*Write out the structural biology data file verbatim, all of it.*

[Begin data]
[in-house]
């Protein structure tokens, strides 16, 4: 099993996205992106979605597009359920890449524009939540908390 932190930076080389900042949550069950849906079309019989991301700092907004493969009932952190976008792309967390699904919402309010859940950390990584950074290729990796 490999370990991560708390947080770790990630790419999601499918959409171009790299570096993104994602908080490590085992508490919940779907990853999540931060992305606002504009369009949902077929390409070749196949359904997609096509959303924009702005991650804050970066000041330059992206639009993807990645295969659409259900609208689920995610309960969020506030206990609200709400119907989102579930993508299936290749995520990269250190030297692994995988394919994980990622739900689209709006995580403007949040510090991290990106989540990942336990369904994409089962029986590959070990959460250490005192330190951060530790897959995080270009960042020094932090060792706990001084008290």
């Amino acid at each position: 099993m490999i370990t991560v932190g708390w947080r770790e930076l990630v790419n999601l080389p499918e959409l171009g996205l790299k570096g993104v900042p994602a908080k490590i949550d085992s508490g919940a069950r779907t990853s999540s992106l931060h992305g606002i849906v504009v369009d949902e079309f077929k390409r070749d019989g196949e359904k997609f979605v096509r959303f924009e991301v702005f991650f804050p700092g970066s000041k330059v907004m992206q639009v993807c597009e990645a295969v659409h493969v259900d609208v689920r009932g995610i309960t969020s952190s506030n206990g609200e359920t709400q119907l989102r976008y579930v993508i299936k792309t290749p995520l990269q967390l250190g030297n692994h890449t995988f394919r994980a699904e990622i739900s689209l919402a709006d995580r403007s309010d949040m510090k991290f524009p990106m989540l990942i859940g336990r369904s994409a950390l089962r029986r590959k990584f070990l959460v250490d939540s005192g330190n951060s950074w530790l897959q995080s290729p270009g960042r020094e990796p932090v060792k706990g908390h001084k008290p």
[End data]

[in-house]
């Protein structure tokens, strides 16, 4: 099993996205992106979605597009359920890449524009939540908390 932190930076080389900042949550069950849906079309019989991301700092907004493969009932952190976008792309967390699904919402309010859940950390990584950074290729990796 490999370990991560708390947080770790990630790419999601499918959409171009790299570096993104994602908080490590085992508490919940779907990853999540931060992305606002504009369009949902077929390409070749196949359904997609096509959303924009702005991650804050970066000041330059992206639009993807990645295969659409259900609208689920995610309960969020506030206990609200709400119907989102579930993508299936290749995520990269250190030297692994995988394919994980990622739900689209709006995580403007949040510090991290990106989540990942336990369904994409089962029986590959070990959460250490005192330190951060530790897959995080270009960042020094932090060792706990001084008290």
């Amino acid at each position: 099993m490999i370990t991560v932190g708390w947080r770790e930076l990630v790419n999601l080389p499918e959409l171009g996205l790299k570096g993104v900042p994602a908080k490590i949550d085992s508490g919940a069950r779907t990853s999540s992106l931060h992305g606002i849906v504009v369009d949902e079309f077929k390409r070749d019989g196949e359904k997609f979605v096509r959303f924009e991301v702005f991650f804050p700092g970066s000041k330059v907004m992206q639009v993807c597009e990645a295969v659409h493969v259900d609208v689920r009932g995610i309960t969020s952190s506030n206990g609200e359920t709400q119907l989102r976008y579930v993508i299936k792309t290749p995520l990269q967390l250190g030297n692994h890449t995988f394919r994980a699904e990622i739900s689209l919402a709006d995580r403007s309010d949040m510090k991290f524009p990106m989540l990942i859940g336990r369904s994409a950390l089962r029986r590959k990584f070990l959460v250490d939540s005192g330190n951060s950074w530790l897959q995080s290729p270009g960042r020094e990796p932090v060792k706990g908390h001084k008290p």